Rogers Park Presbyterian Church is over 100 years old, but it is a beautiful building. . .filled with people of beautiful spirit. It is a historic landmark in Chicago. Skip has attended services there a few times in the last year or two, but I had not been there since Skip got married. .about 1974. The church has not changed much. The sanctuary is still beautiful as you can see from these pictures.
On the left and right balconies, I saw large chalk drawings. I learned that a visiting artist had created them in response as Scripture was being read. And I thought what a wonderful idea. I will share that with my local Art Circle, a group of faithful artists. I can’t wait for the opportunity.
After lunch, I met with the church Session group. We delivered the books that Skip was donating and I told them how I had come to write this story, and how it came to be published last year. [ If you are not familiar with that story, please consider reading the blogs called “Back Story” and “The Missions” on this site. ]
I believe I have been called to put this story into the hands of young children everywhere. I pray that many of you will be called to help in this child outreach.
That is not something I can do myself. I have neither the financial capacity nor the networks to reach children everywhere. So I am in the process of trying to build a nonprofit that is an association of other nonprofits with the ability to distribute books to children. I am investing in an order of books large enough to change the printing technology, to bring down the cost of production at least for runs of great volume.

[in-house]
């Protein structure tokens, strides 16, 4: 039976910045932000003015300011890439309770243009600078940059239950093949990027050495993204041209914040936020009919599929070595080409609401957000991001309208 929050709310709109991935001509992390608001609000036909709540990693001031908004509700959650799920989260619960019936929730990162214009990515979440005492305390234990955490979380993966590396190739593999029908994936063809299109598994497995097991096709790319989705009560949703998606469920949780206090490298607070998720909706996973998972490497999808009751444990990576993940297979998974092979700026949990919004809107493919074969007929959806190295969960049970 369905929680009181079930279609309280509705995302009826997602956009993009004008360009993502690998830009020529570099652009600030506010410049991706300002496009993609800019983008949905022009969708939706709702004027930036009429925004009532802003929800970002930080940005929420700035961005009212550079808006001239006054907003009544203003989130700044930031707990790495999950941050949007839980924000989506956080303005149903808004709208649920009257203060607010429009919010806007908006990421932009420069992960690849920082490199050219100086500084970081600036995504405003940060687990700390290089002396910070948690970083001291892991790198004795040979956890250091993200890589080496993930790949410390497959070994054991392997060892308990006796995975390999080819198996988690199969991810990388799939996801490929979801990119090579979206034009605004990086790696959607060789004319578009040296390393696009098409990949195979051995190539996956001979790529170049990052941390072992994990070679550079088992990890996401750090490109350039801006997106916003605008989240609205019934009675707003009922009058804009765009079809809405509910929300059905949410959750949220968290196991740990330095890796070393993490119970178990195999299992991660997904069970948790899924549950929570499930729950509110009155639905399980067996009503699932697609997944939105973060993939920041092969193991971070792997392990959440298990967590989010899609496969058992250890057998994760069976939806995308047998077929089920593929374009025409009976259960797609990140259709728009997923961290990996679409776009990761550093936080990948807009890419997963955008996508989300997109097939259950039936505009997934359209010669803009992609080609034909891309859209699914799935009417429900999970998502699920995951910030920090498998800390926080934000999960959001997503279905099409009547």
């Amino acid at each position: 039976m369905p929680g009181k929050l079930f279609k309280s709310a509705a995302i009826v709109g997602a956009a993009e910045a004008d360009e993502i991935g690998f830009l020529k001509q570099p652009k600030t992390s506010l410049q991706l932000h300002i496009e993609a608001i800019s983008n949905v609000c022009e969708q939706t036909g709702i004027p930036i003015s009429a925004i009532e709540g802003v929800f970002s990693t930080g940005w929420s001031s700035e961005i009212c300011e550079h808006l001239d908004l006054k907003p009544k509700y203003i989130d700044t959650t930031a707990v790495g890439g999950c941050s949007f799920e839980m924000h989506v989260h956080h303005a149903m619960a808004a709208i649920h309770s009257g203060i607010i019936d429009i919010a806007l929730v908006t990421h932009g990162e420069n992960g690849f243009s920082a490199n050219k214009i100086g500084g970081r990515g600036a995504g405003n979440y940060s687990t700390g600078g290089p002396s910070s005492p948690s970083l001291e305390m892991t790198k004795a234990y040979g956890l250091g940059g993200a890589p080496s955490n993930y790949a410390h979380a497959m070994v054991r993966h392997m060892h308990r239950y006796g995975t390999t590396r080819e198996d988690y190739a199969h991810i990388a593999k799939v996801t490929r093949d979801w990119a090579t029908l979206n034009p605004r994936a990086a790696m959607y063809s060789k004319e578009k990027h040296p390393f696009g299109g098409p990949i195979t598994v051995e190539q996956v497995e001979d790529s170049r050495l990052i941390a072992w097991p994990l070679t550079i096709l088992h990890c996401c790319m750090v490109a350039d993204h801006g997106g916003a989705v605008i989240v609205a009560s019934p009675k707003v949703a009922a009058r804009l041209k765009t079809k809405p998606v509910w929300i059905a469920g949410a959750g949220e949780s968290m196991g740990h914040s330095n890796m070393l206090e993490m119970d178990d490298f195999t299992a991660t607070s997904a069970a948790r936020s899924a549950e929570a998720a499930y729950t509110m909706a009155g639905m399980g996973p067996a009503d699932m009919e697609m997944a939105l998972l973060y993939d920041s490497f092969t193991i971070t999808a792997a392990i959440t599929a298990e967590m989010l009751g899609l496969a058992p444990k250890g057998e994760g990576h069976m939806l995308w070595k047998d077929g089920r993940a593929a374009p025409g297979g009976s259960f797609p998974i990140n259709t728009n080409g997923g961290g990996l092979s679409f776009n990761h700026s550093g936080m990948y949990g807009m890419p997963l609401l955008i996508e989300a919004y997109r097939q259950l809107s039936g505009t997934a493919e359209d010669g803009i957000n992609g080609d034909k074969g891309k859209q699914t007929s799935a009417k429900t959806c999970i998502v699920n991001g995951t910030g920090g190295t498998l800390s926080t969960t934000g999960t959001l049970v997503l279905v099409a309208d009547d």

- The reduced production expenses will enable my studio to offer the book at reduced prices to doners who wish to purchase books to be distributed to children by participating nonprofits.
- I will share the remaining profit margin with participating nonprofits that wish to use the book as a fundraiser to support their own good works.
- I will volunteer time to support the fundraising efforts of participating organizations and to seeking donations to help get the little Star’s story and it’ message distributed to as many children as possible:
- God loves you!
- God provides you with gifts.
- You can love God, honor God, by using the gifts he has provided to serve Him. . .by serving your fellow man.
While the story, The Star Who Almost Wasn’t There” has a message that is valuable 365 days a year, the event that transforms the Star is a First Christmas event. Many people will be most interested in this story near to Christmas. I am hopeful that many see it as a way to bring the meaning and message of Christmas to their family celebrations. And I hope that many recognize that the story is readable all year long.
Over time, I believe we will create a snowball effect of sharing this story and spreading the message far and wide. Perhaps some of you will be moved to volunteer to help, by simply sharing the story, providing links to this site or to the nonprofit site once it is established, by creating playful youtube videos that feature the story, perhaps by helping to translate the story to other languages, by bringing this to attention of your church leaders. . .or any number of other ways.
I hope some of you are moved to become doners, purchasing books at reduced prices for distribution to children everywhere. I hope that I will be able to introduce you to a new website for that purpose with the next newsletter.
If you ever choose to visit Chicago, I invite you to attend services at Rogers Park Presbyterian Church, and to tell friends in the city about this church. You can visit them on the web: http://www.rogersparkpresbyterian.org/
Please share your thoughts by adding comments.
It was a wonderful adventure and I thank Skip. . . and Roger . . .for helping to make it possible.